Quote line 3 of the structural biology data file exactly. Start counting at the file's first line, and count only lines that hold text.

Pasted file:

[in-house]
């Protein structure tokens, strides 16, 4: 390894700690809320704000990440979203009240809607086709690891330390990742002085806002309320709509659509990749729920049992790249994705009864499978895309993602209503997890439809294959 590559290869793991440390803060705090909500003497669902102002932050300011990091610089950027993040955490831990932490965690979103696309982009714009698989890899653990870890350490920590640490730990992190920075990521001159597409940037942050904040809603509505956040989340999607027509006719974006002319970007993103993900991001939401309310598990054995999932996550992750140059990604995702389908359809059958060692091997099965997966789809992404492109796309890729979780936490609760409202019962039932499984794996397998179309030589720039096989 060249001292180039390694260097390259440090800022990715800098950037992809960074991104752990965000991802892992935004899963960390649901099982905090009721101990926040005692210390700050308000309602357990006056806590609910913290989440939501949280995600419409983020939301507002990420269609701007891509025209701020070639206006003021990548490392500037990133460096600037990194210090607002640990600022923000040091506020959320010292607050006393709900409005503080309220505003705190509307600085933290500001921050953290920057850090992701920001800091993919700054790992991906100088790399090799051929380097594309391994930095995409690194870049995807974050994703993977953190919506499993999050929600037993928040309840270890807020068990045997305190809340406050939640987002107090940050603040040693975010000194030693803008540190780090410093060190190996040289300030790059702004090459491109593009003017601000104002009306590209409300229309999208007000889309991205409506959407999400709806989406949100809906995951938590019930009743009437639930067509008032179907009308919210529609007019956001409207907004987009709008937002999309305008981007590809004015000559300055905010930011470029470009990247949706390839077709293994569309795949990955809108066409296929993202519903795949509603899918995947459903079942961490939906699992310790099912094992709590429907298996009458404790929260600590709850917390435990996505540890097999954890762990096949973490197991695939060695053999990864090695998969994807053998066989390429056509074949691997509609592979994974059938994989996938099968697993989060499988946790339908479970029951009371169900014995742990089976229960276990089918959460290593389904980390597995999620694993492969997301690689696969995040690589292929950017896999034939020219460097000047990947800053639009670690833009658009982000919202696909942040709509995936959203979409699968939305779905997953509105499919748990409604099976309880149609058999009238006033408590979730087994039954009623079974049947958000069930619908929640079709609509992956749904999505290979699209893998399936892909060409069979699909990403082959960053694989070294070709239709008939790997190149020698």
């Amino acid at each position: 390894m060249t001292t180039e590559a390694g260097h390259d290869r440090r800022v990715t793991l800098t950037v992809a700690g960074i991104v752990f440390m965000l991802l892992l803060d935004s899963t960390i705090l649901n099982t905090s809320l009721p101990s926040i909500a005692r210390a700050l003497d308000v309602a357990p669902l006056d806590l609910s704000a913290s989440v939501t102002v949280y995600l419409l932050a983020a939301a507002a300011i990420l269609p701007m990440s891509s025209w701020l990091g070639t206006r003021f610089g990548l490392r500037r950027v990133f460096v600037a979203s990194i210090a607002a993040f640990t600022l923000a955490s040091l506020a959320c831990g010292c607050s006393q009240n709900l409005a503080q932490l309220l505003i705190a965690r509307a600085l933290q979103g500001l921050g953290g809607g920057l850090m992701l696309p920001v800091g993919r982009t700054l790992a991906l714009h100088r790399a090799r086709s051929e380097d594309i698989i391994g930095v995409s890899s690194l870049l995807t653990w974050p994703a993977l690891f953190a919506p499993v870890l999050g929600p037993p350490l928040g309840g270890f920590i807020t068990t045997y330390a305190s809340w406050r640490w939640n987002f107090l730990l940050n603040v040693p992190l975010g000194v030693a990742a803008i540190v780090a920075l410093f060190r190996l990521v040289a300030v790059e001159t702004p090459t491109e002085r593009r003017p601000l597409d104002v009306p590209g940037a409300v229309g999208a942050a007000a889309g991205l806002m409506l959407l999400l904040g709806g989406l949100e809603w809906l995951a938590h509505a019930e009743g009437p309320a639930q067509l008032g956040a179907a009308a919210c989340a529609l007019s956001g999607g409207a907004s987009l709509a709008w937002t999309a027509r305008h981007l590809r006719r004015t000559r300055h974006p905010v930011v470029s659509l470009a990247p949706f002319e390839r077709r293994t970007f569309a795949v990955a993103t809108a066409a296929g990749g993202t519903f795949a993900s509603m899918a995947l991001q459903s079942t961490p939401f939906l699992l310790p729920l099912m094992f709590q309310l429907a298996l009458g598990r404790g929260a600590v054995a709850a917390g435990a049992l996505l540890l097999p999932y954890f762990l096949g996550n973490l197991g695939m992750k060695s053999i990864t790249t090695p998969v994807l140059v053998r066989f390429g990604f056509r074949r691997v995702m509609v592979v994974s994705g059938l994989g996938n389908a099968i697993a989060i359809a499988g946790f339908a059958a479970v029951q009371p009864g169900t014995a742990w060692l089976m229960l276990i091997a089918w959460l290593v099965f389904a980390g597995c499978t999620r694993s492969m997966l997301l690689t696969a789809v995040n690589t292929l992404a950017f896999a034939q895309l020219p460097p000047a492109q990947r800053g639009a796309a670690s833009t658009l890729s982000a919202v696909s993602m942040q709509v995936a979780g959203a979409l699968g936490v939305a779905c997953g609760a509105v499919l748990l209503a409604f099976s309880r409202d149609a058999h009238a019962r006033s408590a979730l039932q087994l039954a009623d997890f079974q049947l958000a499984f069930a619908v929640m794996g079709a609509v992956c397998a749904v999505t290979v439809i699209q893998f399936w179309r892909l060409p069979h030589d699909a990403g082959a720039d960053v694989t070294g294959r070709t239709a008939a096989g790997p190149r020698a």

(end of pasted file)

């Amino acid at each position: 390894m060249t001292t180039e590559a390694g260097h390259d290869r440090r800022v990715t793991l800098t950037v992809a700690g960074i991104v752990f440390m965000l991802l892992l803060d935004s899963t960390i705090l649901n099982t905090s809320l009721p101990s926040i909500a005692r210390a700050l003497d308000v309602a357990p669902l006056d806590l609910s704000a913290s989440v939501t102002v949280y995600l419409l932050a983020a939301a507002a300011i990420l269609p701007m990440s891509s025209w701020l990091g070639t206006r003021f610089g990548l490392r500037r950027v990133f460096v600037a979203s990194i210090a607002a993040f640990t600022l923000a955490s040091l506020a959320c831990g010292c607050s006393q009240n709900l409005a503080q932490l309220l505003i705190a965690r509307a600085l933290q979103g500001l921050g953290g809607g920057l850090m992701l696309p920001v800091g993919r982009t700054l790992a991906l714009h100088r790399a090799r086709s051929e380097d594309i698989i391994g930095v995409s890899s690194l870049l995807t653990w974050p994703a993977l690891f953190a919506p499993v870890l999050g929600p037993p350490l928040g309840g270890f920590i807020t068990t045997y330390a305190s809340w406050r640490w939640n987002f107090l730990l940050n603040v040693p992190l975010g000194v030693a990742a803008i540190v780090a920075l410093f060190r190996l990521v040289a300030v790059e001159t702004p090459t491109e002085r593009r003017p601000l597409d104002v009306p590209g940037a409300v229309g999208a942050a007000a889309g991205l806002m409506l959407l999400l904040g709806g989406l949100e809603w809906l995951a938590h509505a019930e009743g009437p309320a639930q067509l008032g956040a179907a009308a919210c989340a529609l007019s956001g999607g409207a907004s987009l709509a709008w937002t999309a027509r305008h981007l590809r006719r004015t000559r300055h974006p905010v930011v470029s659509l470009a990247p949706f002319e390839r077709r293994t970007f569309a795949v990955a993103t809108a066409a296929g990749g993202t519903f795949a993900s509603m899918a995947l991001q459903s079942t961490p939401f939906l699992l310790p729920l099912m094992f709590q309310l429907a298996l009458g598990r404790g929260a600590v054995a709850a917390g435990a049992l996505l540890l097999p999932y954890f762990l096949g996550n973490l197991g695939m992750k060695s053999i990864t790249t090695p998969v994807l140059v053998r066989f390429g990604f056509r074949r691997v995702m509609v592979v994974s994705g059938l994989g996938n389908a099968i697993a989060i359809a499988g946790f339908a059958a479970v029951q009371p009864g169900t014995a742990w060692l089976m229960l276990i091997a089918w959460l290593v099965f389904a980390g597995c499978t999620r694993s492969m997966l997301l690689t696969a789809v995040n690589t292929l992404a950017f896999a034939q895309l020219p460097p000047a492109q990947r800053g639009a796309a670690s833009t658009l890729s982000a919202v696909s993602m942040q709509v995936a979780g959203a979409l699968g936490v939305a779905c997953g609760a509105v499919l748990l209503a409604f099976s309880r409202d149609a058999h009238a019962r006033s408590a979730l039932q087994l039954a009623d997890f079974q049947l958000a499984f069930a619908v929640m794996g079709a609509v992956c397998a749904v999505t290979v439809i699209q893998f399936w179309r892909l060409p069979h030589d699909a990403g082959a720039d960053v694989t070294g294959r070709t239709a008939a096989g790997p190149r020698a």